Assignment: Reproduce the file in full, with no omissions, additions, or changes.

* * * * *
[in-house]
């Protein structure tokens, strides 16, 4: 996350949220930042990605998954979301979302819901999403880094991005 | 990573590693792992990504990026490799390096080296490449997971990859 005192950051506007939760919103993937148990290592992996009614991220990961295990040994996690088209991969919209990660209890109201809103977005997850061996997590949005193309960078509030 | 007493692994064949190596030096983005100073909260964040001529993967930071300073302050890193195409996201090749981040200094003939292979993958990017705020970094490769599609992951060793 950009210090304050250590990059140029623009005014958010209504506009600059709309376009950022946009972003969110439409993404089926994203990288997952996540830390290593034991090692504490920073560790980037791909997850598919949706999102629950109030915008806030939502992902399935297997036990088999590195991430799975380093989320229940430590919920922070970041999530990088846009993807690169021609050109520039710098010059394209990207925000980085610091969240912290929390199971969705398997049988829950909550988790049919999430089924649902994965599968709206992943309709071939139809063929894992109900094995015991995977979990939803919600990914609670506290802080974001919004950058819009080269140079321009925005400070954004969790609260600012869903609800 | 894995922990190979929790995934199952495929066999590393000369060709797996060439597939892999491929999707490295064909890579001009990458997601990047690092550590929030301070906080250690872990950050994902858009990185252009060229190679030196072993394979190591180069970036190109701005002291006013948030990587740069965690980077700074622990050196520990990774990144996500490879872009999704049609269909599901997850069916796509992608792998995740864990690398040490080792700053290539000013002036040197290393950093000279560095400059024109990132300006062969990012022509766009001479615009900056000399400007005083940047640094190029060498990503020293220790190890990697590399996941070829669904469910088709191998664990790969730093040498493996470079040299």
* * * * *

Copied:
[in-house]
């Protein structure tokens, strides 16, 4: 996350949220930042990605998954979301979302819901999403880094991005 | 990573590693792992990504990026490799390096080296490449997971990859 005192950051506007939760919103993937148990290592992996009614991220990961295990040994996690088209991969919209990660209890109201809103977005997850061996997590949005193309960078509030 | 007493692994064949190596030096983005100073909260964040001529993967930071300073302050890193195409996201090749981040200094003939292979993958990017705020970094490769599609992951060793 950009210090304050250590990059140029623009005014958010209504506009600059709309376009950022946009972003969110439409993404089926994203990288997952996540830390290593034991090692504490920073560790980037791909997850598919949706999102629950109030915008806030939502992902399935297997036990088999590195991430799975380093989320229940430590919920922070970041999530990088846009993807690169021609050109520039710098010059394209990207925000980085610091969240912290929390199971969705398997049988829950909550988790049919999430089924649902994965599968709206992943309709071939139809063929894992109900094995015991995977979990939803919600990914609670506290802080974001919004950058819009080269140079321009925005400070954004969790609260600012869903609800 | 894995922990190979929790995934199952495929066999590393000369060709797996060439597939892999491929999707490295064909890579001009990458997601990047690092550590929030301070906080250690872990950050994902858009990185252009060229190679030196072993394979190591180069970036190109701005002291006013948030990587740069965690980077700074622990050196520990990774990144996500490879872009999704049609269909599901997850069916796509992608792998995740864990690398040490080792700053290539000013002036040197290393950093000279560095400059024109990132300006062969990012022509766009001479615009900056000399400007005083940047640094190029060498990503020293220790190890990697590399996941070829669904469910088709191998664990790969730093040498493996470079040299």